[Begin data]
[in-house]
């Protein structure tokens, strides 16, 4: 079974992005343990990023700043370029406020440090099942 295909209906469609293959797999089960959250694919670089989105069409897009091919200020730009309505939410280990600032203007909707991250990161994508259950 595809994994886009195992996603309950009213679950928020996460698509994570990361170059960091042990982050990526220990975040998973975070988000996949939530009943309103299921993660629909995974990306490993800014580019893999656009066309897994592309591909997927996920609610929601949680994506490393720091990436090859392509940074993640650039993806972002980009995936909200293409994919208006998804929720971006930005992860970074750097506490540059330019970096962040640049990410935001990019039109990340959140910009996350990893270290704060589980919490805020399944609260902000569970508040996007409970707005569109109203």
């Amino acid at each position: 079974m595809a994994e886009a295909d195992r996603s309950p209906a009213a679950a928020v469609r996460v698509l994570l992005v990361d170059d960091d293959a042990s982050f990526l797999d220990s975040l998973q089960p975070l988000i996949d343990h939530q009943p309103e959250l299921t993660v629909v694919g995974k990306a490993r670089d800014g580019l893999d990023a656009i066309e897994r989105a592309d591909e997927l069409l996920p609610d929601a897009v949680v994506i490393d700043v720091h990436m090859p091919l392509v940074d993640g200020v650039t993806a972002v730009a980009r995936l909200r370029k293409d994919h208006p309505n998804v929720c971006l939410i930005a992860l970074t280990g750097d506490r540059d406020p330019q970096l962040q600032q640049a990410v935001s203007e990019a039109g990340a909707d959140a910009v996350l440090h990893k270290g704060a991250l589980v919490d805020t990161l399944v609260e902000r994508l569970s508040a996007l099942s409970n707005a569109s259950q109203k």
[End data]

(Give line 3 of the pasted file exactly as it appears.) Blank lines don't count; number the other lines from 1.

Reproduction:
């Amino acid at each position: 079974m595809a994994e886009a295909d195992r996603s309950p209906a009213a679950a928020v469609r996460v698509l994570l992005v990361d170059d960091d293959a042990s982050f990526l797999d220990s975040l998973q089960p975070l988000i996949d343990h939530q009943p309103e959250l299921t993660v629909v694919g995974k990306a490993r670089d800014g580019l893999d990023a656009i066309e897994r989105a592309d591909e997927l069409l996920p609610d929601a897009v949680v994506i490393d700043v720091h990436m090859p091919l392509v940074d993640g200020v650039t993806a972002v730009a980009r995936l909200r370029k293409d994919h208006p309505n998804v929720c971006l939410i930005a992860l970074t280990g750097d506490r540059d406020p330019q970096l962040q600032q640049a990410v935001s203007e990019a039109g990340a909707d959140a910009v996350l440090h990893k270290g704060a991250l589980v919490d805020t990161l399944v609260e902000r994508l569970s508040a996007l099942s409970n707005a569109s259950q109203k």